August is Metroid Month!

In case you live under a rock that blocks all wi-fi reception or you don’t care about things that are badass, you already know that August marks the 30th anniversary of the Metroid series. And while the Big N might be giving Samus Aran the red-headed stepchild treatment, I’ve been looking past this, and instead focusing on Metroid Prime: Federation Force, due to drop the 19th of this month. Amazon Prime Day One shipping better deliver too, let me tell you. I mean that literally and figuratively. But on the interim, I’ve been readying myself by getting into the Metroid spirit.

In preparation of Federation Force, I’ve been playing through Metroid Prime: Hunters for the first time, on the Nintendo DS. I managed to score a complete-in-box, mint-condition copy for $10.50 shipped (it can go for around $20 depending on the market). I’ve been absolutely loving this game. I wrote about Metroid Prime last week and raved specifically about the controls, and I am quite pleased with how they managed to make Hunters work on a touch device.

As a mouse-and-keyboard gamer for many years before jumping back to Nintendo handhelds, the highly sensitive and natural motion of rotating your character with a flick of the wrist was what turned me off to first person shooters played with joystick controllers. It simply took too long to move around and was not precise enough. Enter the stylus on the Nintendo DS. I honestly did not expect it to work so well with Hunters, but I was zipping around floors and taking out enemies immediately; there was a learning curve of about five seconds, and that’s saying a lot for someone who generally hates touchscreens.


I had no idea how they could get Metroid Prime action on to a handheld, but now all I can say is that I hope Federation Force plays this well. They’ve also done a great service to making a game work on a portable device, where long periods of playtime between save points act more as an inconvenience than a challenge. The levels are designed in such a way that roughly half-way through each planet, the player can warp back to base (Samus’ ship) to save and re-charge. Overall I’ve logged 3 hours in it so far and it’s a blast.

The thing about Metroid games in general that makes me like them so much, especially as with the 2D scrolling games, is the sheer speed and frantic nature of the gameplay. It really sucks you in because it requires such attention and focus that it because extremely immersive. My fiance walked in on my playing the next game I’m about to mention, and beside the fact that I didn’t even hear her standing next to me, after she watched me jump through several rooms quickly for a few seconds, she had to turn away because it was making her dizzy. Badass!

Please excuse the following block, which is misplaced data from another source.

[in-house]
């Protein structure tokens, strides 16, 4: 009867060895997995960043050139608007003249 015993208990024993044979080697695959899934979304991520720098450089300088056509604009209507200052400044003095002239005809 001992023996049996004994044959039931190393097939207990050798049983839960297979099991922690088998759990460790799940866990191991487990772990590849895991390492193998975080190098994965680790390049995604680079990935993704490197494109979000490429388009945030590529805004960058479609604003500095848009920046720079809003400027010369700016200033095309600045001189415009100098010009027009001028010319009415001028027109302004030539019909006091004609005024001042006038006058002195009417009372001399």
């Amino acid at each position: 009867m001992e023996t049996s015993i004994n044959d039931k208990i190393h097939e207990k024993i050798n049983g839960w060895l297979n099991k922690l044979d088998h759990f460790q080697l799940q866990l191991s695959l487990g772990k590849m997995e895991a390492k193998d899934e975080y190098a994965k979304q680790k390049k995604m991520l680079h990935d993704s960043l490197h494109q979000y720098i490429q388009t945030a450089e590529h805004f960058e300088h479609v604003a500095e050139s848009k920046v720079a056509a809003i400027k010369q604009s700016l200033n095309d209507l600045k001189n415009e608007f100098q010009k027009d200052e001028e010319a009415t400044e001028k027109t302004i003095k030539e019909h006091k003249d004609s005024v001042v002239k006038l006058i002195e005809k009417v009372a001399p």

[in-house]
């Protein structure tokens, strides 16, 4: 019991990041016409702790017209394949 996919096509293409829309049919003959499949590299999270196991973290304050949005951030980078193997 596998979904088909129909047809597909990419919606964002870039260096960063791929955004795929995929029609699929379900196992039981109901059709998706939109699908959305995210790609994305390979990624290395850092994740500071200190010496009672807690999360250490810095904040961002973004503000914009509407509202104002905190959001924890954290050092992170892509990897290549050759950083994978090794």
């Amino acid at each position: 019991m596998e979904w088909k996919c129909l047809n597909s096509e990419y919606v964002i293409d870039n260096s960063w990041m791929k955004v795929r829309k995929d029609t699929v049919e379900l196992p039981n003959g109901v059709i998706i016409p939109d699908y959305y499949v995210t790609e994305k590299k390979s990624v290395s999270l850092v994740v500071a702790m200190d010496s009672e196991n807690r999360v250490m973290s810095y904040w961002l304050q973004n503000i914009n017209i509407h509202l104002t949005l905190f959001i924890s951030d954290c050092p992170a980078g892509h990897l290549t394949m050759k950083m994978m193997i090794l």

Back to the controls, there’s only one main issue I’ve run into with Metroid Prime: Hunters. In other words, holding the DS (or the 3DS XL, in my case) for a long period of time while controlling the game with the stylus is extremely straining on the wrists, I found. Due to the tense nature of the game, your hands can get slightly sweaty as you inadvertently press harder on the screen, and while this already causes some minor issues holding the non-retractable stylus, the other side effect is a loss of aiming precision. For this reason, I’ve generally limited my playing sessions to about 45 minutes. I don’t see this as an issue of course, as 45 minutes in this game is plenty of time to get a lot of things done.

Moving on to the next order of business, if you’ve been following the Metroid news at all, you’ve probably found it hard to ignore the release of a long-awaited project known as AM2R, or Another Metroid II Remake. Hell, this is the first remake I’m hearing about, I didn’t even realize people ever finished these types of fan projects! I caught wind of this a few days ago, and immediately downloaded the binaries, knowing full well it was only a matter of time before the project got the Nintendo treatment, that is, a healthy serving of a cease and desist with a side dish of promised legal action for non-compliance.

I finally got around to loading it up and playing it yesterday, and I’ve logged a good couple of hours in it so far. It just plays so perfectly, and it feels like a Nintendo game. And that’s not an easy feat to pull off. Regardless of the fact that the bulk of the assets were ripped from actual Nintendo games, the controls were done perfectly, and it works great with an Xbox 360 Controller, my PC controller of choice.

It’s hard to say much else about this game, other than the fact that it is extremely well done, from the menus to the audio, the graphics to the performance. My hat goes off to the team that put this all together over the past few years.

Of course, floating around the rumor mill today were hints of a takedown issued by Nintendo towards the AM2R project, so if you’re interesting in a great callback to Metroid II in the style of Super Metroid, it’s not a game you’re going to want to miss. Drop what you’re doing right now and go download it!

So there it is: my plan to get ready for Federation Force. 1) Beat the Metroid II remake, and 2) Beat Metroid Prime: Hunters. I’ve still got 11 days to do it, and I think I can make it happen.

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